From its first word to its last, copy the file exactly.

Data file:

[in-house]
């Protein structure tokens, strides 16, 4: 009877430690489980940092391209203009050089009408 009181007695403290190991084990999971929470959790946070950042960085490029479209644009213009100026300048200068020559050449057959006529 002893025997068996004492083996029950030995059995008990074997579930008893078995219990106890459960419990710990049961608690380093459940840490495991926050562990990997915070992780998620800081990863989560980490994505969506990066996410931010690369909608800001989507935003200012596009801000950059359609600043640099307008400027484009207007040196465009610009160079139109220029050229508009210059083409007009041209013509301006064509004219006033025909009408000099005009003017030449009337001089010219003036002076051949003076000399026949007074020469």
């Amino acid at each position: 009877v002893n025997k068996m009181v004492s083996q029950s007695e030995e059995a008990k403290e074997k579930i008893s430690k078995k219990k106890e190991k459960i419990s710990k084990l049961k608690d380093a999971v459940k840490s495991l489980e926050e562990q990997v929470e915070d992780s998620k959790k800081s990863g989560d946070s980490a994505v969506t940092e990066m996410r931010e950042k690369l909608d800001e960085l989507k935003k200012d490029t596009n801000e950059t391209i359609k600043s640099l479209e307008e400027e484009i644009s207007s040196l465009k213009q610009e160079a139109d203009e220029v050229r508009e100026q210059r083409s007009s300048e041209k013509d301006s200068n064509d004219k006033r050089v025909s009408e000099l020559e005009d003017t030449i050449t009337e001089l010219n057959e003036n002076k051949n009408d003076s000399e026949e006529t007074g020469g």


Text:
[in-house]
């Protein structure tokens, strides 16, 4: 009877430690489980940092391209203009050089009408 009181007695403290190991084990999971929470959790946070950042960085490029479209644009213009100026300048200068020559050449057959006529 002893025997068996004492083996029950030995059995008990074997579930008893078995219990106890459960419990710990049961608690380093459940840490495991926050562990990997915070992780998620800081990863989560980490994505969506990066996410931010690369909608800001989507935003200012596009801000950059359609600043640099307008400027484009207007040196465009610009160079139109220029050229508009210059083409007009041209013509301006064509004219006033025909009408000099005009003017030449009337001089010219003036002076051949003076000399026949007074020469």
């Amino acid at each position: 009877v002893n025997k068996m009181v004492s083996q029950s007695e030995e059995a008990k403290e074997k579930i008893s430690k078995k219990k106890e190991k459960i419990s710990k084990l049961k608690d380093a999971v459940k840490s495991l489980e926050e562990q990997v929470e915070d992780s998620k959790k800081s990863g989560d946070s980490a994505v969506t940092e990066m996410r931010e950042k690369l909608d800001e960085l989507k935003k200012d490029t596009n801000e950059t391209i359609k600043s640099l479209e307008e400027e484009i644009s207007s040196l465009k213009q610009e160079a139109d203009e220029v050229r508009e100026q210059r083409s007009s300048e041209k013509d301006s200068n064509d004219k006033r050089v025909s009408e000099l020559e005009d003017t030449i050449t009337e001089l010219n057959e003036n002076k051949n009408d003076s000399e026949e006529t007074g020469g």